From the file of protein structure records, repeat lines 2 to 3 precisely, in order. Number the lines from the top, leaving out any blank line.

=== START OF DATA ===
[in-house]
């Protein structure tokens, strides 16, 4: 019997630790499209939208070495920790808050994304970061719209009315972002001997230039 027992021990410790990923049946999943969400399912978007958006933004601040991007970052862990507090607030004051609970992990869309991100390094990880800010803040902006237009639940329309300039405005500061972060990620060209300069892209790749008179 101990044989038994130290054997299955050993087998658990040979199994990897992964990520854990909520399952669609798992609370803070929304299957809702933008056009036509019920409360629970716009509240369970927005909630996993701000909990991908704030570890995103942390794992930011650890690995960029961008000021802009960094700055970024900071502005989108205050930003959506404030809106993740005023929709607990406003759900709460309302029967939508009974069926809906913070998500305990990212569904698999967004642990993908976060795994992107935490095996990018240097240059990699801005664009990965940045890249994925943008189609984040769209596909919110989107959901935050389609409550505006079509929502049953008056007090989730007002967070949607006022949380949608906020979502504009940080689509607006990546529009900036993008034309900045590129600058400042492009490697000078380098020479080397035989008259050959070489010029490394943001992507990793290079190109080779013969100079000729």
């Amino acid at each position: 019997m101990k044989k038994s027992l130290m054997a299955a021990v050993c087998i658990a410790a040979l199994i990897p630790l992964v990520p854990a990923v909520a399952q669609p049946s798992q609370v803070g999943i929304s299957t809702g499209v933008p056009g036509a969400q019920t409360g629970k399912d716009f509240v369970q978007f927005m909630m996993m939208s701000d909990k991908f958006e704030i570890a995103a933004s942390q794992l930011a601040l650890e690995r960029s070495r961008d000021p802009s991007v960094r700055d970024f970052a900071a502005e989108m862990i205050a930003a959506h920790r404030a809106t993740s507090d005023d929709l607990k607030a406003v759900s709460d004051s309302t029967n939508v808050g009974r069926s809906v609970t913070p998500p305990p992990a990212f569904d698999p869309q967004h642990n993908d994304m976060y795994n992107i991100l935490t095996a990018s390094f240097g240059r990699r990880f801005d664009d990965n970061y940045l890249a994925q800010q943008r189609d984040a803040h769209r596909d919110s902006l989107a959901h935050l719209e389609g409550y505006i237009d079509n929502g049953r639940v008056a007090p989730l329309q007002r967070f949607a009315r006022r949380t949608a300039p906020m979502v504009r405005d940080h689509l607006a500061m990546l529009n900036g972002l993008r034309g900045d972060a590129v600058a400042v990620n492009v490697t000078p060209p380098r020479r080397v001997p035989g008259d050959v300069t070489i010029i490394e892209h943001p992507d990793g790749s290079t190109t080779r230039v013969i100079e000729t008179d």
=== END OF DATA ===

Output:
């Protein structure tokens, strides 16, 4: 019997630790499209939208070495920790808050994304970061719209009315972002001997230039 027992021990410790990923049946999943969400399912978007958006933004601040991007970052862990507090607030004051609970992990869309991100390094990880800010803040902006237009639940329309300039405005500061972060990620060209300069892209790749008179 101990044989038994130290054997299955050993087998658990040979199994990897992964990520854990909520399952669609798992609370803070929304299957809702933008056009036509019920409360629970716009509240369970927005909630996993701000909990991908704030570890995103942390794992930011650890690995960029961008000021802009960094700055970024900071502005989108205050930003959506404030809106993740005023929709607990406003759900709460309302029967939508009974069926809906913070998500305990990212569904698999967004642990993908976060795994992107935490095996990018240097240059990699801005664009990965940045890249994925943008189609984040769209596909919110989107959901935050389609409550505006079509929502049953008056007090989730007002967070949607006022949380949608906020979502504009940080689509607006990546529009900036993008034309900045590129600058400042492009490697000078380098020479080397035989008259050959070489010029490394943001992507990793290079190109080779013969100079000729």
């Amino acid at each position: 019997m101990k044989k038994s027992l130290m054997a299955a021990v050993c087998i658990a410790a040979l199994i990897p630790l992964v990520p854990a990923v909520a399952q669609p049946s798992q609370v803070g999943i929304s299957t809702g499209v933008p056009g036509a969400q019920t409360g629970k399912d716009f509240v369970q978007f927005m909630m996993m939208s701000d909990k991908f958006e704030i570890a995103a933004s942390q794992l930011a601040l650890e690995r960029s070495r961008d000021p802009s991007v960094r700055d970024f970052a900071a502005e989108m862990i205050a930003a959506h920790r404030a809106t993740s507090d005023d929709l607990k607030a406003v759900s709460d004051s309302t029967n939508v808050g009974r069926s809906v609970t913070p998500p305990p992990a990212f569904d698999p869309q967004h642990n993908d994304m976060y795994n992107i991100l935490t095996a990018s390094f240097g240059r990699r990880f801005d664009d990965n970061y940045l890249a994925q800010q943008r189609d984040a803040h769209r596909d919110s902006l989107a959901h935050l719209e389609g409550y505006i237009d079509n929502g049953r639940v008056a007090p989730l329309q007002r967070f949607a009315r006022r949380t949608a300039p906020m979502v504009r405005d940080h689509l607006a500061m990546l529009n900036g972002l993008r034309g900045d972060a590129v600058a400042v990620n492009v490697t000078p060209p380098r020479r080397v001997p035989g008259d050959v300069t070489i010029i490394e892209h943001p992507d990793g790749s290079t190109t080779r230039v013969i100079e000729t008179d």